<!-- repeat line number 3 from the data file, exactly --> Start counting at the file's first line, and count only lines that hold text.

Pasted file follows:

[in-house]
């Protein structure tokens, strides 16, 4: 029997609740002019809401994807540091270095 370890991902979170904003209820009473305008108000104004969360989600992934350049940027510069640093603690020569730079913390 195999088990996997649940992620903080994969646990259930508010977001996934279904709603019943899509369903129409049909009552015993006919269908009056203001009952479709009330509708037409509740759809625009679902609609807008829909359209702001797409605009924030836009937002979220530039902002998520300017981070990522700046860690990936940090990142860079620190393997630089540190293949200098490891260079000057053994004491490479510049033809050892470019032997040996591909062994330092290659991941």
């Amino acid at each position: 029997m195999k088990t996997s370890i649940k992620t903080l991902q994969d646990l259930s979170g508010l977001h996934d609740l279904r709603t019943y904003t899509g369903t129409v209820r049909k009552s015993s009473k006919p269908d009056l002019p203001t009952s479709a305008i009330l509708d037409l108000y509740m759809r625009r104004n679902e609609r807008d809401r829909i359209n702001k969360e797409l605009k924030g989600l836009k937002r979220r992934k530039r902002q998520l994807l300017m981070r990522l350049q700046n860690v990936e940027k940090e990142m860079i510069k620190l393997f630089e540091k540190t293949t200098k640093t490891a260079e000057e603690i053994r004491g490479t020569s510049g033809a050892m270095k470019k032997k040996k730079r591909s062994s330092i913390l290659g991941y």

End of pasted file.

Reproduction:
């Amino acid at each position: 029997m195999k088990t996997s370890i649940k992620t903080l991902q994969d646990l259930s979170g508010l977001h996934d609740l279904r709603t019943y904003t899509g369903t129409v209820r049909k009552s015993s009473k006919p269908d009056l002019p203001t009952s479709a305008i009330l509708d037409l108000y509740m759809r625009r104004n679902e609609r807008d809401r829909i359209n702001k969360e797409l605009k924030g989600l836009k937002r979220r992934k530039r902002q998520l994807l300017m981070r990522l350049q700046n860690v990936e940027k940090e990142m860079i510069k620190l393997f630089e540091k540190t293949t200098k640093t490891a260079e000057e603690i053994r004491g490479t020569s510049g033809a050892m270095k470019k032997k040996k730079r591909s062994s330092i913390l290659g991941y």